Apr 292011

On Monday, Canadians will head to the polls. This will be my first time participating in a federal election. It’s surprising that only half of the voting population actually vote. I think one of the reasons for this apathy is that political leaders don’t engage enough people in their campaigns. For example, they talked about possible benefits for families, the elderly, couples, new immigrants, education, health care, small businesses, the poor, minorities, and other groups of people that excludes me. I’m part of the group that is single, is healthy, is employed in the private sector, saving and investing for my future. So far nobody is addressing people like me. Is it because I shouldn’t have anything to complain about? lol.

With the current polling trends, at least one research group believes that the social democratic party, the NDP, might actually win and run the country. “While that’s certainly an interesting result,” says Douglas Porter, chief economist at BMO, one of the largest financial institutions in Canada, “it’s not exactly market-friendly. In other words, hang onto your hats!”

Our auto insurance company, ferry services, and even electricity is run by the government and subsidized by tax payers. As a capitalist and someone who believes in personal hard work and investing in the markets, I thought Vancouver is fairly left on the political spectrum already.  But apparently the popular trend around here is signaling that people want even more government spending by more taxation on the rich and corporations. A social democratic government would benefit my mom and dad so it’s not all bad if the NPD wins.

Apr 262011

Found the following joke on tumblr. A bit exaggerated, but so true in the message. Reminds me of back in school.

What we were taught in class:

1 + 1

What we had for Homework:

-55x + 47x

And what we had for our Test:

39048240x^2(3454x + 84) + 8343x(x – 454)(354 – x)

I think one of the problems I’ve always had with Math class is there isn’t enough interesting context to compliment the learning. It’s mostly equations, and formulas but rarely any applicable situations to use it in a helpful way. More real life, modern examples would provide the motivation for students to learn more I think. The entire education system needs an overhaul and should put a larger emphasis on personal finance.

Apr 182011

It’s tax filing season. Don’t miss the deadline if you owe money. I did my taxes for last year and was curious to find out how much taxes I paid in 2010. Not just in income tax, but ALL taxes, including taxes I paid for buying stuff. I looked at all my expenses from last year and crunched some numbers. Here’s a rough breakdown of where all my tax dollars went.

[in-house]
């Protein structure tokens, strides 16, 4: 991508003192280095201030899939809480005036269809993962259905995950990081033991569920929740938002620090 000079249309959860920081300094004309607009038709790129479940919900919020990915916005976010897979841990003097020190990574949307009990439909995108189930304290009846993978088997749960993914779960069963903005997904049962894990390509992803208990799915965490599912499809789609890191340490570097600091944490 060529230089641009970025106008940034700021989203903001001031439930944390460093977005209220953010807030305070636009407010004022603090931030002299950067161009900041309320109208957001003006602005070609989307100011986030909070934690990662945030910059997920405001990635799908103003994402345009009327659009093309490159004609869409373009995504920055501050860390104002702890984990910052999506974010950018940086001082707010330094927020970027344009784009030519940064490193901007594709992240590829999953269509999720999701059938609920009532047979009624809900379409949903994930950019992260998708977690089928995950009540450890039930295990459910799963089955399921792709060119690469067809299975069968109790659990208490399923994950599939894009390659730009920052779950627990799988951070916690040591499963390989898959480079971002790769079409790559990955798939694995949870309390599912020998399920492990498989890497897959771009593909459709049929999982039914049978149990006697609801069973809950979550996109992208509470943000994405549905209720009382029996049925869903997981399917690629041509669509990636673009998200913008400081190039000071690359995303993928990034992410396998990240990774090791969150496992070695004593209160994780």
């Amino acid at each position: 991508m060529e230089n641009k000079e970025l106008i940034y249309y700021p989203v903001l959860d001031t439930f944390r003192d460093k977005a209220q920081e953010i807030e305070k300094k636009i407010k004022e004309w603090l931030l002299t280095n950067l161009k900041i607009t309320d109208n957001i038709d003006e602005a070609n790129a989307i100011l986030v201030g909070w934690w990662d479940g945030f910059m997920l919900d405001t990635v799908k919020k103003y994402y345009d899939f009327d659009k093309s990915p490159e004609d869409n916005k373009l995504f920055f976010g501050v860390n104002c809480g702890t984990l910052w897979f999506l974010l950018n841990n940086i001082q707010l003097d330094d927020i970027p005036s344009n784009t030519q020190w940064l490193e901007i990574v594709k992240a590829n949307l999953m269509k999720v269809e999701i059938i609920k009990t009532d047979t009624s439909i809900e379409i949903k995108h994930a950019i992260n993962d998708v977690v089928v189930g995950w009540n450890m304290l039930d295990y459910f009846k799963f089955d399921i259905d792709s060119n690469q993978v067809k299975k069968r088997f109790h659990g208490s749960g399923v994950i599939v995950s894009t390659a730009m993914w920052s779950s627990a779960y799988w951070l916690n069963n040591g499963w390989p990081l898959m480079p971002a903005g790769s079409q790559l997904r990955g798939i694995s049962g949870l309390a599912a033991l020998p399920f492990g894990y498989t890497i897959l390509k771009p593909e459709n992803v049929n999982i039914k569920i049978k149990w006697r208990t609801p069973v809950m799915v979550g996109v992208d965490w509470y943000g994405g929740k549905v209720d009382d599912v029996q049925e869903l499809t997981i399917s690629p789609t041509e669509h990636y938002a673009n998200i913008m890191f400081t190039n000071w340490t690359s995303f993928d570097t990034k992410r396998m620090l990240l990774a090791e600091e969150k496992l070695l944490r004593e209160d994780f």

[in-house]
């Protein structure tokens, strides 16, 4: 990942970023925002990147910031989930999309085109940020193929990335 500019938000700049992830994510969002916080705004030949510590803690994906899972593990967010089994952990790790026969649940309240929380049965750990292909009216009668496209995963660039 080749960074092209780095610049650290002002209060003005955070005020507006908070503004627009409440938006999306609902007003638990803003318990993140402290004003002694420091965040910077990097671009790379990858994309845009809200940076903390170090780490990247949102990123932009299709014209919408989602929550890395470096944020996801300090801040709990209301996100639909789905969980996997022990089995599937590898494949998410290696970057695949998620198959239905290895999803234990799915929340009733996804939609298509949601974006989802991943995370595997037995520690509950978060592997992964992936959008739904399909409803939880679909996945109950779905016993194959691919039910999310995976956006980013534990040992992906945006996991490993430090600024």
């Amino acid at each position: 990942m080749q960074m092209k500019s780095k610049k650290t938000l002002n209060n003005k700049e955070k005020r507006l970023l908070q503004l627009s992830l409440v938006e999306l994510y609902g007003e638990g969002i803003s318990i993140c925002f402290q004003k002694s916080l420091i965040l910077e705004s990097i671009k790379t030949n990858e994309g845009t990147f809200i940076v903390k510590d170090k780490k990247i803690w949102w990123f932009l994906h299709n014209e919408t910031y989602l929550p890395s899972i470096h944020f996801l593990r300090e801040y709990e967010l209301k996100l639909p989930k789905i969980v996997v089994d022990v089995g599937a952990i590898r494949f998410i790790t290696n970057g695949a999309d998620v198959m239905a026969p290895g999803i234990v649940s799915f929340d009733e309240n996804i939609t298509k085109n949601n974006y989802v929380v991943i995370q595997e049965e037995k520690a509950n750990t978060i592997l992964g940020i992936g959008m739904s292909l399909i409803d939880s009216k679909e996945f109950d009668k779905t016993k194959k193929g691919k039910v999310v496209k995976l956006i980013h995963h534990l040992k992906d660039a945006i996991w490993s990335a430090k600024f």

Income Tax – 68%
Sales Tax – 18%
Property Tax – 11%
*Other Taxes – 3%

Total – 100%

No surprise, income tax was the biggest hit to my wallet. Had to pay more in property taxes because the real estate in this city is still hot, and our houses are selling for 3 times the national average. A typical house in Vancouver costs over $1,000,000 now.  It’s great if you’re selling, but I don’t have any other place to live, so I’d rather hold onto my little apartment and deal with the taxes than sell, because my monthly mortgage payment now is lower than if I were to rent a comparable place. Overall, I don’t feel like I got taxed too heavily. A little less than 30% of my total earnings went to the tax man in 2010, which I guess is on par with most Canadians?

*Other Taxes includes environmental levies (for electronics), carbon tax (for gas), excise taxes, taxable benefits, capital gains tax, arrears, etc

Apr 152011

Found these funny quotes on tumblr today.

1. Money can’t buy happiness but

somehow, it’s more comfortable to cry in a BMW than on a bicycle…

2. Forgive your enemy, but

remember the motherfucker’s name.

3. Help a man when he is in trouble & he will remember you

when he is in trouble again.

4. Many people are alive only because

it’s illegal to shoot them.

5. Alcohol does not solve any problems, but then,

neither does milk.

Apr 092011
There’s no such thing as good debt or bad debt. Some debts are better than others but it’s always a bad thing to owe someone else money. However going into debt doesn’t have to be a negative experience,. You can use debt to generate life enhancing experiences like financing a kitchen stove because your old one broke, or leveraging your investments which can potentially boost future profits and make you richer, faster.
I don’t think having credit card debt is necessarily worse than having a mortgage or student loan debt because interest rates, tax laws, and fiscal regulations change all the time. All debt has a negative impact on our finances, but sometimes in order to enjoy a better lifestyle (like buying a home, a car, or clothes) we have to make sacrifices and take on debt to create an overall net benefit to our lives. Using debt successfully is all about maximizing value without taking on too much liability or risk. If we do decide to go into debt we have to look at the big picture and ask ourselves is it for the right reasons, eg: will it add value to our lives overall?

Before going into any debt always have a plan to pay it off first. When you are taking on debt for investment purposes do all your calculations in after tax dollars to get a more accurate picture. And in most cases you will pay less interest on loans with a floating interest than a fixed one.